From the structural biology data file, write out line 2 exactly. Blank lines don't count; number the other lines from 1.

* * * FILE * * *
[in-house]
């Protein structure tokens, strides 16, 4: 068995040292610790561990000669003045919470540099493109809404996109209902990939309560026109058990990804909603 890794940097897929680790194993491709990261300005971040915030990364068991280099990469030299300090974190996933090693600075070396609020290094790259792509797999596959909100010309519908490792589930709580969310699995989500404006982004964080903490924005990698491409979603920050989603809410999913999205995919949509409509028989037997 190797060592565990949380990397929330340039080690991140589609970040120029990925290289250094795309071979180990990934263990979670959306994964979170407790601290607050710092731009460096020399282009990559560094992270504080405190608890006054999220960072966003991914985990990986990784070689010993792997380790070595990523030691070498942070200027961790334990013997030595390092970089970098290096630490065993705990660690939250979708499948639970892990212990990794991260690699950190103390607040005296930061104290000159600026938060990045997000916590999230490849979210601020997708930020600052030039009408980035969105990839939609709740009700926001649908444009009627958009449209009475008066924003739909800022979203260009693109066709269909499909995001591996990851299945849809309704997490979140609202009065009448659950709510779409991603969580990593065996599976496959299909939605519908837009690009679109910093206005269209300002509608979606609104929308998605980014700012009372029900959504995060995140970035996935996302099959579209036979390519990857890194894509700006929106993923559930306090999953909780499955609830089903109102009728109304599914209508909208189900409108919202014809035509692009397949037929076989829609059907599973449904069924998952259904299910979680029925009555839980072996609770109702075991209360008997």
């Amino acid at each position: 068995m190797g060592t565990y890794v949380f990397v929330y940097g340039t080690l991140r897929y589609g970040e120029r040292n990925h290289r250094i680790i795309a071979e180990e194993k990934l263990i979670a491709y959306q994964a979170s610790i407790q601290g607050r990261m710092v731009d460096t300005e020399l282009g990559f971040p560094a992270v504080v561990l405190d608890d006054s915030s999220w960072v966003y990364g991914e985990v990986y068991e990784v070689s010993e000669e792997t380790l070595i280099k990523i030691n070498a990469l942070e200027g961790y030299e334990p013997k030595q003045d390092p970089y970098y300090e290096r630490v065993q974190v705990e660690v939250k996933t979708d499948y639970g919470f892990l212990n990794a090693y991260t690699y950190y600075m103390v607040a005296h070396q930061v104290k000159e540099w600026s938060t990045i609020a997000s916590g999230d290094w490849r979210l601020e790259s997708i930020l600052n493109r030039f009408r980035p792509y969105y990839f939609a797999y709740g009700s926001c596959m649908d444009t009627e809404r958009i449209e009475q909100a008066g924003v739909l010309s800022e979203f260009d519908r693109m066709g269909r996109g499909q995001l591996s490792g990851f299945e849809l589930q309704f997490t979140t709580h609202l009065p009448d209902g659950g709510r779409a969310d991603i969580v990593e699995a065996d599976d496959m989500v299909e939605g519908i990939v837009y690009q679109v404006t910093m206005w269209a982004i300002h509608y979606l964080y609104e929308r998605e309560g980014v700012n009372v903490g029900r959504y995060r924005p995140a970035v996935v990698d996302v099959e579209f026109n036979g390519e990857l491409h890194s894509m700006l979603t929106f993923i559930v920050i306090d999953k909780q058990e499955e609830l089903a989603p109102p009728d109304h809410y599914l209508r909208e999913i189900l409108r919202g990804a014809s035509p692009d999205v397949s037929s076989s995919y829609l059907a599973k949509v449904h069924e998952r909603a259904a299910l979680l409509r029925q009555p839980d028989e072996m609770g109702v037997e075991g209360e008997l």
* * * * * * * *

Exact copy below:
């Protein structure tokens, strides 16, 4: 068995040292610790561990000669003045919470540099493109809404996109209902990939309560026109058990990804909603 890794940097897929680790194993491709990261300005971040915030990364068991280099990469030299300090974190996933090693600075070396609020290094790259792509797999596959909100010309519908490792589930709580969310699995989500404006982004964080903490924005990698491409979603920050989603809410999913999205995919949509409509028989037997 190797060592565990949380990397929330340039080690991140589609970040120029990925290289250094795309071979180990990934263990979670959306994964979170407790601290607050710092731009460096020399282009990559560094992270504080405190608890006054999220960072966003991914985990990986990784070689010993792997380790070595990523030691070498942070200027961790334990013997030595390092970089970098290096630490065993705990660690939250979708499948639970892990212990990794991260690699950190103390607040005296930061104290000159600026938060990045997000916590999230490849979210601020997708930020600052030039009408980035969105990839939609709740009700926001649908444009009627958009449209009475008066924003739909800022979203260009693109066709269909499909995001591996990851299945849809309704997490979140609202009065009448659950709510779409991603969580990593065996599976496959299909939605519908837009690009679109910093206005269209300002509608979606609104929308998605980014700012009372029900959504995060995140970035996935996302099959579209036979390519990857890194894509700006929106993923559930306090999953909780499955609830089903109102009728109304599914209508909208189900409108919202014809035509692009397949037929076989829609059907599973449904069924998952259904299910979680029925009555839980072996609770109702075991209360008997």